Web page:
Again, you have a great site.
Dee Dee Phelps
Hi Dee Dee,
Thanks so much for your comment about your book. Your story is one of the reasons I started the blog, to give memory writers a place to share their experience. I’d love to hear more about your memoir, either in comments or in an interview. Stop back next week to see the interviews I’ll be publishing with memoir writer Carol O’Dell, author of Mothering Mother.
I am happy others appreciate the memoirs of so called ordinary people.
For the more of these I read the more I know we so called ordinary people have extraordinary things to tell that are perhaps unique to us,our time,our location and when we include our ancestry it becomes even more interesting,and worth knowing by others.
I hope I with my limited experience in writing can take/hire your information/service as well as others and help my Father create a story structure around his finished memoir “give me them ol’ time memories”
All the best with your blog
I am glad I came across your website. After years of writing and researching, I was beginning to lose hope of ever getting my memoir published. But your site has renewed my determination to continue with what I started. Writing comes natural for me and I have an endless supply of words and ideas for stories. I have been a cartoonist and writer with a newspaper for over 20 years, publishing a variety of stories during that time. But I wanted to broaden my horizons and try my hand at getting some of my books published. While writing is easy for me, I find the publishing industry overwhelming. I have many abilities, but my disabilities tend to get in the way of my understanding the world of publishing. After straining my brain for years to comprehend this complex field, I was afraid I would develop another disorder. I’m sure the great writers of the past would find this new literary technology maddening. Benjamin Franklin would probably be insulted if he had to learn how to turn his memoir into an electronic document. Present day publishing is enough to intimidate a writer into retiring their pen, or packing away the keyboard. The publishing competition is overwhelming and when one is not a high profile person, has no connections, or financial resources, getting published becomes a challenge that can be exhausting. The healing properties of writing a personal memoir can be rewarding, but getting it published so one can share an important story is difficult. Writing my memoir was very therapeutic, but it may not have the same effect for someone else who reads it. Still, it’s an important story worth sharing and I’m determined to get it published. I’m sure researching your site will help. Sincerely, Julie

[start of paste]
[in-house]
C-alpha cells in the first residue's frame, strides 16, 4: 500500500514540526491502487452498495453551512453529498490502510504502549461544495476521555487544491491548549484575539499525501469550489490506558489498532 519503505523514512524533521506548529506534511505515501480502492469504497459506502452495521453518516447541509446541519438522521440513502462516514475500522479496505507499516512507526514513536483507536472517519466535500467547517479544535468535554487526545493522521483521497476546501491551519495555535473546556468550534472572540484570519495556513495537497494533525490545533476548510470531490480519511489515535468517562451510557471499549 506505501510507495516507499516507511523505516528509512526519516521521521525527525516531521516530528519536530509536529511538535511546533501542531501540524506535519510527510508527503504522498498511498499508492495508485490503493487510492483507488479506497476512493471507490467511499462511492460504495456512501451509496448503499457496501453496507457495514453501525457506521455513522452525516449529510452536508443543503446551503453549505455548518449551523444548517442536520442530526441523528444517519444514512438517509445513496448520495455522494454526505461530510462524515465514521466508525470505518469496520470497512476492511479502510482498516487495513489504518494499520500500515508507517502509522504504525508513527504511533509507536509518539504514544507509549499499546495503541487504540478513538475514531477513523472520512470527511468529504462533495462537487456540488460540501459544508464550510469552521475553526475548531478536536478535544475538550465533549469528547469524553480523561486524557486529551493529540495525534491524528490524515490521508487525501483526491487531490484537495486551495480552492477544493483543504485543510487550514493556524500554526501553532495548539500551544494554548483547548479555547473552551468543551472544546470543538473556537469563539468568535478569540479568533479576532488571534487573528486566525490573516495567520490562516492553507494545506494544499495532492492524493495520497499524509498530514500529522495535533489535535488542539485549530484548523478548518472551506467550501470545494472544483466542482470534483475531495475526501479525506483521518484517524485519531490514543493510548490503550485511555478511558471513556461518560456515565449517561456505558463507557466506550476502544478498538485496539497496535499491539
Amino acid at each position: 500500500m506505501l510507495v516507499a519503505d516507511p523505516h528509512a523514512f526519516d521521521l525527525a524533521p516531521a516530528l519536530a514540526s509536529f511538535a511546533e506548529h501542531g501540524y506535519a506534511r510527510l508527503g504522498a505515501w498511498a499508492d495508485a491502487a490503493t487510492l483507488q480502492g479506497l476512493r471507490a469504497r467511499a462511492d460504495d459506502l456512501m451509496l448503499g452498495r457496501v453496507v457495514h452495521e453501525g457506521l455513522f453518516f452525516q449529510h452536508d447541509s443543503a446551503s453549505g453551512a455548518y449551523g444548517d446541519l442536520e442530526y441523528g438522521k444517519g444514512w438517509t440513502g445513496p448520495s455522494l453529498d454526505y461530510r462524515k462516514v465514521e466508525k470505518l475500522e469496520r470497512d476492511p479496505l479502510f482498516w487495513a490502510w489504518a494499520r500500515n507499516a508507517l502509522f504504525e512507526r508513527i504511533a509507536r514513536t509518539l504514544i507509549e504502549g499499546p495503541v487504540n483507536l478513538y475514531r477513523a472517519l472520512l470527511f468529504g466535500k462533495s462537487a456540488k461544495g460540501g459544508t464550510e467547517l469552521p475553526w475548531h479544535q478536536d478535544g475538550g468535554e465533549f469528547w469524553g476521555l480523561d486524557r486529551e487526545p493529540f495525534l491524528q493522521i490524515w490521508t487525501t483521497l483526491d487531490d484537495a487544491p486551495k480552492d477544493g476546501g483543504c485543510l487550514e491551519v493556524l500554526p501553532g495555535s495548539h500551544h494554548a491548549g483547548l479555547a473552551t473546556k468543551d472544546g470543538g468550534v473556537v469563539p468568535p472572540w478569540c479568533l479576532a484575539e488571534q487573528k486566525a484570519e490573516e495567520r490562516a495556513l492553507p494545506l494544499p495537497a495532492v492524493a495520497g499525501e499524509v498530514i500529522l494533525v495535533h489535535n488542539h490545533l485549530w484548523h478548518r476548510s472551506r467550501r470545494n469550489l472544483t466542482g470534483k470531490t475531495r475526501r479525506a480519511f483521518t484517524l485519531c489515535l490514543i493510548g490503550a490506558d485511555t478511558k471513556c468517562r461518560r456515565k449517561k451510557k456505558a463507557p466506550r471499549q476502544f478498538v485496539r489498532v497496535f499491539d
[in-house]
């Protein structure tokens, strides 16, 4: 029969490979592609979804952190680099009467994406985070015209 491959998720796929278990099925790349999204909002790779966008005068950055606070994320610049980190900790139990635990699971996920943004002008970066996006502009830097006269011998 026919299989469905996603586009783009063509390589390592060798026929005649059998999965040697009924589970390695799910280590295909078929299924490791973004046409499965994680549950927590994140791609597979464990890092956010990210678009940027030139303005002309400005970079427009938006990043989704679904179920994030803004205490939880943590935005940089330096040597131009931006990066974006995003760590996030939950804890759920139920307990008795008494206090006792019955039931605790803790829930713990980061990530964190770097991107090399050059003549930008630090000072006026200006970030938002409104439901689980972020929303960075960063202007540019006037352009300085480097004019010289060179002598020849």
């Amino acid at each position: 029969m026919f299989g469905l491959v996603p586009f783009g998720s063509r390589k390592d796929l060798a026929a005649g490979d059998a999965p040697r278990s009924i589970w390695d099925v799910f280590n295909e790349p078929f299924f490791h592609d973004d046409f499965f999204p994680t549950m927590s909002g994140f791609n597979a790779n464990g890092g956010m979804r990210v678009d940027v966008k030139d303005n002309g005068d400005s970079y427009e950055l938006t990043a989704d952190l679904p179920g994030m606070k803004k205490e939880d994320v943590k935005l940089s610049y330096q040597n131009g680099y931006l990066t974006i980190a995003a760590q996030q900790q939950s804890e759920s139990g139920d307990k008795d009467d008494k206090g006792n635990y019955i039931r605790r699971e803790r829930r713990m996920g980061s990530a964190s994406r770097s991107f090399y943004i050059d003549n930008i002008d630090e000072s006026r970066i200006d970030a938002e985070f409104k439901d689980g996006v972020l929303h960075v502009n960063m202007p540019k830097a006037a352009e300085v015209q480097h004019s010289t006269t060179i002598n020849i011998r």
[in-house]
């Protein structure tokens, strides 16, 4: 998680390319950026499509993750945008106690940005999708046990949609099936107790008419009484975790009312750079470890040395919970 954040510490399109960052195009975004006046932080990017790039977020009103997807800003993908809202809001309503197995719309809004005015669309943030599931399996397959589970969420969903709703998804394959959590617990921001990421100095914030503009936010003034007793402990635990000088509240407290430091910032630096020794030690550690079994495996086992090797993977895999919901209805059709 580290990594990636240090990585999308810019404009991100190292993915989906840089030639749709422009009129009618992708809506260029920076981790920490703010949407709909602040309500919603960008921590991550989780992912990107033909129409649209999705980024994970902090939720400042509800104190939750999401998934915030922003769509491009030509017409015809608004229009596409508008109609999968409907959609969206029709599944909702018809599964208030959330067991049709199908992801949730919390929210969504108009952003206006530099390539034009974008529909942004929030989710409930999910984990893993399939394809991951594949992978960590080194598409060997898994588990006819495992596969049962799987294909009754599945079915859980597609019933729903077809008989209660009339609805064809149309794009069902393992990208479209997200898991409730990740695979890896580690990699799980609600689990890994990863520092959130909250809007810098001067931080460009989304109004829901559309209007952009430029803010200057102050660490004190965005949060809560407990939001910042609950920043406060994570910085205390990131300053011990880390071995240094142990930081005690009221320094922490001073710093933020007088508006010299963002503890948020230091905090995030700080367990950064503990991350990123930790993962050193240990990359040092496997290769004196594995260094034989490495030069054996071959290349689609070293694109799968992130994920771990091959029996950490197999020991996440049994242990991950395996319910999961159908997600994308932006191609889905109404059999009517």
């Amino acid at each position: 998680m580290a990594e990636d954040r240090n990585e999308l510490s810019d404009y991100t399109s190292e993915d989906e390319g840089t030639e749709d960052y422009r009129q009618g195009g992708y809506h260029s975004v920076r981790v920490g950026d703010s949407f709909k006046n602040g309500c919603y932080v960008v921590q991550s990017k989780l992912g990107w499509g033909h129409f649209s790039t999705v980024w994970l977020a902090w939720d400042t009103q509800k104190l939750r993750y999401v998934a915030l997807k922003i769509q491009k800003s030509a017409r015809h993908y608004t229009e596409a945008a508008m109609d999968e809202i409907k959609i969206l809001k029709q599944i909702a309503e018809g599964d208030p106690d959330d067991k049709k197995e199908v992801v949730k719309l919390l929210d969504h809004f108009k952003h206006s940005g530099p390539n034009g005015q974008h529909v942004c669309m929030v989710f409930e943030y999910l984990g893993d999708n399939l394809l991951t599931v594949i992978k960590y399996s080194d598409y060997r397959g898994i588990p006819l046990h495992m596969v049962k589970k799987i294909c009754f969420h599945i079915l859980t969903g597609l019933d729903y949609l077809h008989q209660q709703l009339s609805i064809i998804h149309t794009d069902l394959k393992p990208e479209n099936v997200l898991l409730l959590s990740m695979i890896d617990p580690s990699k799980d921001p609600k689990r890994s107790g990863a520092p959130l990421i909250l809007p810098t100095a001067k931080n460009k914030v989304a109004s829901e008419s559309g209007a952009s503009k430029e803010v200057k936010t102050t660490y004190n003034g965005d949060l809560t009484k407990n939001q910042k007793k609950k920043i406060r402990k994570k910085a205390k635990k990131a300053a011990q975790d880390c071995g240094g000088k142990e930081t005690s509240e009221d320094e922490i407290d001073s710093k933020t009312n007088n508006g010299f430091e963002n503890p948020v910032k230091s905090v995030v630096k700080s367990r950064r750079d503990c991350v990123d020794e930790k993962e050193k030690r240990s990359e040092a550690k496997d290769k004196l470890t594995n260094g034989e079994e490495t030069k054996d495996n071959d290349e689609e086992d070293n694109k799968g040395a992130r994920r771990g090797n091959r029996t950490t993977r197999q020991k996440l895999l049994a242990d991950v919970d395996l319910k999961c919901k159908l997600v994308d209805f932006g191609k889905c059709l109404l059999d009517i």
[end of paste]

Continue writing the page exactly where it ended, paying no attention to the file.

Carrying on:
Thanks so much for your praise. I’m glad you are finding value here. And thanks for sharing your passion. While you find the blog inspiring, I find your comment inspiring. That’s the key point of the blog. The internet has opened the most remarkable doors – it’s magic when you really think about it – we’ve created a micro-community in the “ether.” Best wishes with your publishing goals.
I actually had no intentions of writing my memoir,but a great friend who is a successful writer,nearly forced me to do it.His reasoning was that he knew me pretty well,and knew what the average reader would be interested in, and my story was exactly that.
I rationalized in my mind, that even if he was wrong,writing my life story would be a wonderful diary for my kids and their kids, receiving accurate information of their grand pop.
I had no idea that it would be picked up by LA Times,The Italian American Press and many other reviewes.
It has given me joy to be invited to speak at a number of Universities,Public Libraries and a number of groups.
I was even the key speaker at The Italian Cultural Society of Washington,DC. and also spoke at Fort Belvoir.
There is nothing better than to personalize a copy of your book and sending it to a stranger that all of a sudden is interested in your life experiences.
I truly enjoy it.